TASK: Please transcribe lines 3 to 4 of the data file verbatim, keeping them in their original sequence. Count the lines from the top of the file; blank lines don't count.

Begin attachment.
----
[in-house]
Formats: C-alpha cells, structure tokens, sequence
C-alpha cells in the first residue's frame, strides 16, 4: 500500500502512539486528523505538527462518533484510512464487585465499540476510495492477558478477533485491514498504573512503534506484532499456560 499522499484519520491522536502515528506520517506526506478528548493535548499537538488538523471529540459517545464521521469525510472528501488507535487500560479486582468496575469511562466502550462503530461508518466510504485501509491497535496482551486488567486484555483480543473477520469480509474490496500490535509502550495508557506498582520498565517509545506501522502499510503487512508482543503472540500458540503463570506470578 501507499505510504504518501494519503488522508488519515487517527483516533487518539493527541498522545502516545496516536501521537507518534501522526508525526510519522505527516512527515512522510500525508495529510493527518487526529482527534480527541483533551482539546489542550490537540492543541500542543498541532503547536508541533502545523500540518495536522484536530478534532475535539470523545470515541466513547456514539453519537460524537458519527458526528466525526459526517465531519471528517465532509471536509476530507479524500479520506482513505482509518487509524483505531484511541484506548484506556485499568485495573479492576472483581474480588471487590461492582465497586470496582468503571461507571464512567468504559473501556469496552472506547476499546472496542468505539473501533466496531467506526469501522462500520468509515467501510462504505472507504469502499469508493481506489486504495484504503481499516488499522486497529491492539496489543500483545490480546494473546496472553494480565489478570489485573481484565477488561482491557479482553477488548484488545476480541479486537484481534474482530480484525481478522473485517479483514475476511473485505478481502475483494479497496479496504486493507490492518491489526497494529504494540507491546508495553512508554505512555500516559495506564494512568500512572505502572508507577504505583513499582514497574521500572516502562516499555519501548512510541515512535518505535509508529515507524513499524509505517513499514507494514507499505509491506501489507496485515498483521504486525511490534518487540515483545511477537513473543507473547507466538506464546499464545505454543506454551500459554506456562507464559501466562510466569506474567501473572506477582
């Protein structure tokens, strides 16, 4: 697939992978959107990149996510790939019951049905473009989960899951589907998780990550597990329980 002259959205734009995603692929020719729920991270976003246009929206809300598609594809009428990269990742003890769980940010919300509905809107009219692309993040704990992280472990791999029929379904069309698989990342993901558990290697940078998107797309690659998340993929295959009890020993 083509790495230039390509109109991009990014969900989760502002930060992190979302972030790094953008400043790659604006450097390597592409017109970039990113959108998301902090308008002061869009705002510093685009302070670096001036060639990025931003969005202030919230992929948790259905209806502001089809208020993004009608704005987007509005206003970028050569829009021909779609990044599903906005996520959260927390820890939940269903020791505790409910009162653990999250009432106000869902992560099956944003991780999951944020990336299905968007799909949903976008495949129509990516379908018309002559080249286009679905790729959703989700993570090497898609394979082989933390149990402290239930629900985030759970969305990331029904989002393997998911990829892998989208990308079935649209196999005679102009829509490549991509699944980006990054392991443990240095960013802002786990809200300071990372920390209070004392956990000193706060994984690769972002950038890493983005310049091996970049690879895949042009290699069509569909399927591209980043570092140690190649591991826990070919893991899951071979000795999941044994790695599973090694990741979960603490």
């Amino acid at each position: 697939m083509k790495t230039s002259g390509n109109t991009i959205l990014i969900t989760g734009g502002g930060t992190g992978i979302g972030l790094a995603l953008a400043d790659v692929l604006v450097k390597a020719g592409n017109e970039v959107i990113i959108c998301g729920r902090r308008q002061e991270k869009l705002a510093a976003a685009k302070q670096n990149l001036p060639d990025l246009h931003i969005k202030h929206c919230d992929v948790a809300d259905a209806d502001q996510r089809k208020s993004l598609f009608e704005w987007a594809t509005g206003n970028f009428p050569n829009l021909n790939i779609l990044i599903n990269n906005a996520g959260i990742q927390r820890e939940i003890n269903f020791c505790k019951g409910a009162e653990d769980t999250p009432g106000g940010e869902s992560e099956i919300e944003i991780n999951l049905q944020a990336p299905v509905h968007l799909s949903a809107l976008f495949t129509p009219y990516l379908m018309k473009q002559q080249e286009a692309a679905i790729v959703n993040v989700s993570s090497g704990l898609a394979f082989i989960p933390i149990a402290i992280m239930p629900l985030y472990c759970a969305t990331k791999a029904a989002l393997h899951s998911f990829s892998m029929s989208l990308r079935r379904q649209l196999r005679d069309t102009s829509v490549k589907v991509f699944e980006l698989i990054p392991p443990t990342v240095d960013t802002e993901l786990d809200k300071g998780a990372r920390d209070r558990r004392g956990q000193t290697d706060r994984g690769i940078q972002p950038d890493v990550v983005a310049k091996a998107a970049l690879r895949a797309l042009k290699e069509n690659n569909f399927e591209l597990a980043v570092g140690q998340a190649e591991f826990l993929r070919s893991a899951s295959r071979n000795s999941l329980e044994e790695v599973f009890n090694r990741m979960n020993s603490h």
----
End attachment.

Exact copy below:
C-alpha cells in the first residue's frame, strides 16, 4: 500500500502512539486528523505538527462518533484510512464487585465499540476510495492477558478477533485491514498504573512503534506484532499456560 499522499484519520491522536502515528506520517506526506478528548493535548499537538488538523471529540459517545464521521469525510472528501488507535487500560479486582468496575469511562466502550462503530461508518466510504485501509491497535496482551486488567486484555483480543473477520469480509474490496500490535509502550495508557506498582520498565517509545506501522502499510503487512508482543503472540500458540503463570506470578 501507499505510504504518501494519503488522508488519515487517527483516533487518539493527541498522545502516545496516536501521537507518534501522526508525526510519522505527516512527515512522510500525508495529510493527518487526529482527534480527541483533551482539546489542550490537540492543541500542543498541532503547536508541533502545523500540518495536522484536530478534532475535539470523545470515541466513547456514539453519537460524537458519527458526528466525526459526517465531519471528517465532509471536509476530507479524500479520506482513505482509518487509524483505531484511541484506548484506556485499568485495573479492576472483581474480588471487590461492582465497586470496582468503571461507571464512567468504559473501556469496552472506547476499546472496542468505539473501533466496531467506526469501522462500520468509515467501510462504505472507504469502499469508493481506489486504495484504503481499516488499522486497529491492539496489543500483545490480546494473546496472553494480565489478570489485573481484565477488561482491557479482553477488548484488545476480541479486537484481534474482530480484525481478522473485517479483514475476511473485505478481502475483494479497496479496504486493507490492518491489526497494529504494540507491546508495553512508554505512555500516559495506564494512568500512572505502572508507577504505583513499582514497574521500572516502562516499555519501548512510541515512535518505535509508529515507524513499524509505517513499514507494514507499505509491506501489507496485515498483521504486525511490534518487540515483545511477537513473543507473547507466538506464546499464545505454543506454551500459554506456562507464559501466562510466569506474567501473572506477582
């Protein structure tokens, strides 16, 4: 697939992978959107990149996510790939019951049905473009989960899951589907998780990550597990329980 002259959205734009995603692929020719729920991270976003246009929206809300598609594809009428990269990742003890769980940010919300509905809107009219692309993040704990992280472990791999029929379904069309698989990342993901558990290697940078998107797309690659998340993929295959009890020993 083509790495230039390509109109991009990014969900989760502002930060992190979302972030790094953008400043790659604006450097390597592409017109970039990113959108998301902090308008002061869009705002510093685009302070670096001036060639990025931003969005202030919230992929948790259905209806502001089809208020993004009608704005987007509005206003970028050569829009021909779609990044599903906005996520959260927390820890939940269903020791505790409910009162653990999250009432106000869902992560099956944003991780999951944020990336299905968007799909949903976008495949129509990516379908018309002559080249286009679905790729959703989700993570090497898609394979082989933390149990402290239930629900985030759970969305990331029904989002393997998911990829892998989208990308079935649209196999005679102009829509490549991509699944980006990054392991443990240095960013802002786990809200300071990372920390209070004392956990000193706060994984690769972002950038890493983005310049091996970049690879895949042009290699069509569909399927591209980043570092140690190649591991826990070919893991899951071979000795999941044994790695599973090694990741979960603490």